Sales funnel goals are goals that your leadership team, your management team, and your board will set to help make sure that everything that marketing, business development, sales and perhaps even your channel program are working on support the company's bottom line sales goals.
Sometimes a CEO will say, just generate X amount of new revenue, but the reality is in a digital-first world, we need to be a lot more specific about what those sales funnel goals are.
Yes, it is revenue, but revenue may not tell you the whole story. There's good revenue, and there’s bad revenue. If you generate revenue from some bad fit clients that your company ends up losing money on, that's not good either.
Maybe revenue isn’t the ultimate answer either. Maybe it's revenue from a certain kind of client and profitability. Working backward up from the bottom of the funnel, we have our revenue, typically, if we know our average deal size, we’ll have a certain amount of customers that we need to close to achieve that revenue target.
Working up from the bottom of the funnel above customers (new customers generated), we have sales opportunities. Your sales team, your sales leadership, will determine when a lead advances all the way to the stage of being a bonafide sales opportunity. The sales opportunity will typically have an estimated close date, and estimated close size, and will show up in your sales funnel pipeline forecasts.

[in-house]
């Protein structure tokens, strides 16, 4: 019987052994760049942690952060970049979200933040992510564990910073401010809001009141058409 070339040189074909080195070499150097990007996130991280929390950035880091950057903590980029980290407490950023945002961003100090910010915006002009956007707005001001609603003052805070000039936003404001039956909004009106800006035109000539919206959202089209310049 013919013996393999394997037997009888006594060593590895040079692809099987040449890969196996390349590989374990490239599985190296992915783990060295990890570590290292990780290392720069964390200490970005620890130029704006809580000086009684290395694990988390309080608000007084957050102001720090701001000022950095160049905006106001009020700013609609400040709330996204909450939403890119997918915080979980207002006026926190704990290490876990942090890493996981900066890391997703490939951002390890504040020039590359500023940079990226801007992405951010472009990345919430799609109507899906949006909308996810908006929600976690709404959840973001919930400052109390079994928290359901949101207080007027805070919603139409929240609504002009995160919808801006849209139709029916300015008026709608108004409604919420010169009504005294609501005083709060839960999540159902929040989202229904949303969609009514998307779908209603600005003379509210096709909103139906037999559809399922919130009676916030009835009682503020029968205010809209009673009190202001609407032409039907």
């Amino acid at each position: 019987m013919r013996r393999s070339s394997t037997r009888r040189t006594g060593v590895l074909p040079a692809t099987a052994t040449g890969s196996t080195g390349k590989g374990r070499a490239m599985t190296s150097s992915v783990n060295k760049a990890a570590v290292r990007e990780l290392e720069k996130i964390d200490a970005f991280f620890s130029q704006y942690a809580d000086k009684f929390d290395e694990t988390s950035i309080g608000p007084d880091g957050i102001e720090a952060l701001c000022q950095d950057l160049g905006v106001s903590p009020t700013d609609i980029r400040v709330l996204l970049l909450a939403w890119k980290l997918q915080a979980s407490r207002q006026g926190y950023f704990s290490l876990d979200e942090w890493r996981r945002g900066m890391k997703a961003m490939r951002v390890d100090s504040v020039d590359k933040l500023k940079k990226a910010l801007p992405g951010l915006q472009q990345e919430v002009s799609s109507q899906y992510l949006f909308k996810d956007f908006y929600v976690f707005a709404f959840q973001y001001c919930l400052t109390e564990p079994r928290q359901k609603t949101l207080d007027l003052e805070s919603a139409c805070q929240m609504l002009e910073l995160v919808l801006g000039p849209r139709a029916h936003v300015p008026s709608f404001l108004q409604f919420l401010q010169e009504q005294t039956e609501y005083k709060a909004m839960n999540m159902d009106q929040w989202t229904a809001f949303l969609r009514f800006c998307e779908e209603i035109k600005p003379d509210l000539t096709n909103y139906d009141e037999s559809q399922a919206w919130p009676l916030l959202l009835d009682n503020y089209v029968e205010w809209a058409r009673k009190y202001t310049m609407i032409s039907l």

Prior to getting to a sales opportunity, you’ll typically have sales qualified leads (SQLs) or sales accepted leads (SALs). Those are leads that your sales team has looked at and said, yes, those are pretty good.
Prior to getting to SQLs or SALs, you have MQLs or marketing qualified leads. That’s where someone looks like they’re a good fit for a buyer persona and they’re showing some interest in your company beyond just educational content.
Prior to getting to a marketing qualified lead, you have just plain ordinary leads. This is somebody that's filled out some kind of form on your website. A form could be anywhere from a one-field subscribe to newsletter where you collect an email address. That email address may be a free-mail address. You won’t be able to learn much about your lead from a Yahoo, Hotmail, or Gmail email address. In a perfect world, we want the value proposition of that premium content on the landing page to allow you to ask a few more questions so you can better determine if that lead is closer to qualified or not and if they’re helping you get closer to reaching your sales funnel goals.
The Bottom Line
Above the original lead that’s generated, we first need visitors. We have visitors, we have leads, we have marketing qualified leads, we have sales qualified leads, we have opportunities, we have clients. Clients lead to a certain amount of revenue. Revenue leads to a certain amount of profitability. Within each one of those steps, you can establish goals, and you can measure conversion rates. Those are some things you should think about when you set your company’s sales funnel goals.
What are your company's sales funnel goals? Share your thoughts in the section for comments below.
To learn more about sales funnel goals, download our eBook "3 Revenue Growth Opportunities Your Business May Be Missing."